Inflation bedevils capitalist economies. Despite the power of Rome, the low-wage slave-economy, and a single currency (quite an achievement), the Roman World suffered from inflation. This happened most notably from the beginning of the third century after a plague. The reasons may be many & complex e.g. too many coins in circulation; debasement of the original precious-metal content when the intrinsic value of the metal became worth more than the face value; the cost of the army--soldiers expected to be (well-) paid and weak emperors "bribed" the soldiery in order to cling to increasingly insecure thrones.

How was price-wage inflation expressed by increasingly frustrated Roman emperors?


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The Roman concept of inflation was pretty vague. During the worst periods, people were a lot more worried about staying alive than monetary affairs. Also, during the 3rd century, the greatest period of inflation, very little to nothing was written about economics. Also, things written in general about economics in ancient Rome were far and few between and usually fanciful in conception. For example, Pliny wrote about various changes in the coinage and many of his statements have been disproved by numismatic experts. In general, what we know about Roman inflation is mostly based on archaeological numismatics, not on the contents of Roman literature.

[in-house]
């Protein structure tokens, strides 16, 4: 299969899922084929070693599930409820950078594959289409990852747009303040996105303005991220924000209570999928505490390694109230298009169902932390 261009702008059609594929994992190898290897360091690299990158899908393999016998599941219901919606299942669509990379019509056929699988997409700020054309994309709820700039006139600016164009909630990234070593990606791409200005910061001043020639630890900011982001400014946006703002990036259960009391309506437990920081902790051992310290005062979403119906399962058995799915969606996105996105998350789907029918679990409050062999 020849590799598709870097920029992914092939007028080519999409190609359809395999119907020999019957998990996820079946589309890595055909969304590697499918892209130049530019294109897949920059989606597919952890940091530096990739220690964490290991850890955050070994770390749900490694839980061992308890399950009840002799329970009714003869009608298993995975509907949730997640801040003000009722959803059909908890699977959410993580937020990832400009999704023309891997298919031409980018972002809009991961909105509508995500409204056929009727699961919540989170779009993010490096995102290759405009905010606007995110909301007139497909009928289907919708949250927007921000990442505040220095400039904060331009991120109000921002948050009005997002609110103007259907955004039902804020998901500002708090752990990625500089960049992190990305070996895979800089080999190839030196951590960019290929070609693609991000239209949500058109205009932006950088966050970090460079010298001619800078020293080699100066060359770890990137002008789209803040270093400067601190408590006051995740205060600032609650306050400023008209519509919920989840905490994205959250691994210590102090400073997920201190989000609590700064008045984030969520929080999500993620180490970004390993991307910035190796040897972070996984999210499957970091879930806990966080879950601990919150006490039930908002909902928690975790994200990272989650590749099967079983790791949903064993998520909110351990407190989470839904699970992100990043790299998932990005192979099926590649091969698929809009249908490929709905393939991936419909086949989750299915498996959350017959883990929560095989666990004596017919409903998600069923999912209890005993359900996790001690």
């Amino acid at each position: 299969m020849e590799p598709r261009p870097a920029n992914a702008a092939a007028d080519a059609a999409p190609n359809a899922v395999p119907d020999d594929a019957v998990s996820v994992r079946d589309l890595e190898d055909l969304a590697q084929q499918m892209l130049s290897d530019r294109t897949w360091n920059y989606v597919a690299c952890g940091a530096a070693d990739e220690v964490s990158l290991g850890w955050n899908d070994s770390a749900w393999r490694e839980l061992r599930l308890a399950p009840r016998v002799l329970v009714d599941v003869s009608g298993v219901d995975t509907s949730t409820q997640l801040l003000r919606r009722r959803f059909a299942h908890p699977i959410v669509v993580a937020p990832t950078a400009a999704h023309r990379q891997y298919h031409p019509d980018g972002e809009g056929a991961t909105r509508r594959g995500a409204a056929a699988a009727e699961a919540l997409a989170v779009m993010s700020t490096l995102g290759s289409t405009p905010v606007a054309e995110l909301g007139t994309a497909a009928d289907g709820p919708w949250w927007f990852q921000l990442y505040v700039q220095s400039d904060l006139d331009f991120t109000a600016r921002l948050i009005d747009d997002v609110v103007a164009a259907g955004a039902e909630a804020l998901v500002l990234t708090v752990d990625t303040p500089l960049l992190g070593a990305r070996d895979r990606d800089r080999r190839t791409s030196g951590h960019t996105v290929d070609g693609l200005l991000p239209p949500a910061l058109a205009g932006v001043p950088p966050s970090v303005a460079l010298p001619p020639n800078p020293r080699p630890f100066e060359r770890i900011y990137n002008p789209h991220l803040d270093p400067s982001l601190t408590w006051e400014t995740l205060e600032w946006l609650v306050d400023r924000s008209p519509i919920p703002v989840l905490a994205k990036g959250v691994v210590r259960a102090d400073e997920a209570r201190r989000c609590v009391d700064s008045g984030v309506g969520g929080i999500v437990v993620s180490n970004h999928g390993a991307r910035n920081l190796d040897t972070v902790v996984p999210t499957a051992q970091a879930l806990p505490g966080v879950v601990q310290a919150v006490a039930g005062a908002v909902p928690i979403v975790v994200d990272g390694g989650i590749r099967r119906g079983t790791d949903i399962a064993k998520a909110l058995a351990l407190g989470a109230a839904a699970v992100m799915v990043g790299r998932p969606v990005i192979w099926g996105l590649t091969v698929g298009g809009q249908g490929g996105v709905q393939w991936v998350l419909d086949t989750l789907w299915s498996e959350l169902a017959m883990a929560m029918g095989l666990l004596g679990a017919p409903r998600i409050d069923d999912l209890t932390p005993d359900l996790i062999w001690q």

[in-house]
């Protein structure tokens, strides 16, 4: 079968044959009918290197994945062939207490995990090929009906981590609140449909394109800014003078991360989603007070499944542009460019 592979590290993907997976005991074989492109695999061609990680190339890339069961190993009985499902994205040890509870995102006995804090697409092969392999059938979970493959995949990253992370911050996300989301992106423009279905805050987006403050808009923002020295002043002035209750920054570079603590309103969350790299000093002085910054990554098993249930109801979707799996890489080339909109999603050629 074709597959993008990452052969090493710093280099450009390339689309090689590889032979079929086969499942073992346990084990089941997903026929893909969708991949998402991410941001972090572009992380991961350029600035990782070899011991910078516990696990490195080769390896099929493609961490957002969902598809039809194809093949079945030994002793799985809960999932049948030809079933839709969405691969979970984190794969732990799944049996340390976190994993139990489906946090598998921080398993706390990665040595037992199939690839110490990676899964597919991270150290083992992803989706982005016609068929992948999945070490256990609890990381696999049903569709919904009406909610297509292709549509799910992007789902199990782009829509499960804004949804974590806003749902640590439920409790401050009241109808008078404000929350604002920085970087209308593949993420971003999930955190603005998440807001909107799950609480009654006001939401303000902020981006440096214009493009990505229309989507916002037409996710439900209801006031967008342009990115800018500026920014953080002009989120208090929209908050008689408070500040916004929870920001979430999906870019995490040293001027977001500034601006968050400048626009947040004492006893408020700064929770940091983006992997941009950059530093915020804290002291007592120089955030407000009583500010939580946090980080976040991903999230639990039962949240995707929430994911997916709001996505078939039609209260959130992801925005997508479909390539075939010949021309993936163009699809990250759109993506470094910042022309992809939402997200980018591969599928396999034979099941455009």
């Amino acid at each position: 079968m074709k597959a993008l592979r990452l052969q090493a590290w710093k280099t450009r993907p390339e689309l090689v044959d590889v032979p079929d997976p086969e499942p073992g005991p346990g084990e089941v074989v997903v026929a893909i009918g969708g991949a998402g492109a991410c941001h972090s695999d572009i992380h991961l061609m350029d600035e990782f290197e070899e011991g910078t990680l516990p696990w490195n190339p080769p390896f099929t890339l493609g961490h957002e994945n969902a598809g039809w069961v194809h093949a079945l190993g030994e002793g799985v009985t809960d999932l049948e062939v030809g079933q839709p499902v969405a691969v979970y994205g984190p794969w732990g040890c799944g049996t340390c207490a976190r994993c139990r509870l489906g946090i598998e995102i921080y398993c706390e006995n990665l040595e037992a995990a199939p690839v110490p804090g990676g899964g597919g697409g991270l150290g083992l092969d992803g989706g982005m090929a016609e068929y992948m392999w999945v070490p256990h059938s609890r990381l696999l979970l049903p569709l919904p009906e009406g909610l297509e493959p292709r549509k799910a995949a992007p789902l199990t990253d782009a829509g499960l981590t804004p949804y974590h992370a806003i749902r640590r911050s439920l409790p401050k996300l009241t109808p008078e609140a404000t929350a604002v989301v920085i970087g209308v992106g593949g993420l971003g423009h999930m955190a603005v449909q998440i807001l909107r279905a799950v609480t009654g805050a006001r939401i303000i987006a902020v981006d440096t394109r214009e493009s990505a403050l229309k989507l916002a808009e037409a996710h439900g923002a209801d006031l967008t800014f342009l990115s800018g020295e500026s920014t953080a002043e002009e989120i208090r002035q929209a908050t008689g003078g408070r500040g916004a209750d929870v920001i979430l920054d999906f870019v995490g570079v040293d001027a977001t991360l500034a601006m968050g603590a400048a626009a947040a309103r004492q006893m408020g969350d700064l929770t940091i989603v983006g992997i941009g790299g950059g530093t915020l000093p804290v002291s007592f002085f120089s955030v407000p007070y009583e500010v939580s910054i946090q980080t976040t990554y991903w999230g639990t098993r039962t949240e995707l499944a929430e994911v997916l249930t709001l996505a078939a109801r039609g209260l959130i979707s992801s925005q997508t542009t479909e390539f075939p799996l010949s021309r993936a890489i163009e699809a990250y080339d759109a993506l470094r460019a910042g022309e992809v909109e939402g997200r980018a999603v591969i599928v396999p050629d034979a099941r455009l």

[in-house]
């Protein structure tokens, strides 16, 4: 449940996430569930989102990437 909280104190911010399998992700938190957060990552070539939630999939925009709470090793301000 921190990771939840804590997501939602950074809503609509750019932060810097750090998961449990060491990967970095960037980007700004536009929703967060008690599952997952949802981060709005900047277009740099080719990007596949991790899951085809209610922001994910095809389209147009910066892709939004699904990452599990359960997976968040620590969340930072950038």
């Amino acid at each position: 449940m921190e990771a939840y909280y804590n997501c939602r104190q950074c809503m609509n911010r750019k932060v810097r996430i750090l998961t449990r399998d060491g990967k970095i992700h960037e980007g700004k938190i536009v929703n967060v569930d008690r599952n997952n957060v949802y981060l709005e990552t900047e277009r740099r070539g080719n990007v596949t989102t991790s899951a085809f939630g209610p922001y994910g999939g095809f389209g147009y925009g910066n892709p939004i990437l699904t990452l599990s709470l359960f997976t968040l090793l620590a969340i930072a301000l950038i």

When Romans do make remarks about the declining value of money, it is usually with reference to debased (adultarinus) coinage. For example:

Monetam illam veterem sectator. Plumbei nummi et cuiuscemodi adulterini in istis recentibus nummis saepius inveniuntur quam in vetustis, quibus signatus est Perperna vel Treba .... Quid igitur? Non malim mihi nummum Antonini aut Commodi aut Pii? Marcus Cornelius Fronto, Correspondence

(Adhere to the old mintage. Coins of lead and debased metal of every kind are oftener met with in our recent issues than in the archaic ones which are stamped with the names of Perperna or Trebanius ..... What then? Am I not to prefer for myself a coin of Antoninus or Commodus or Pius? Trans: C. R. Haines)

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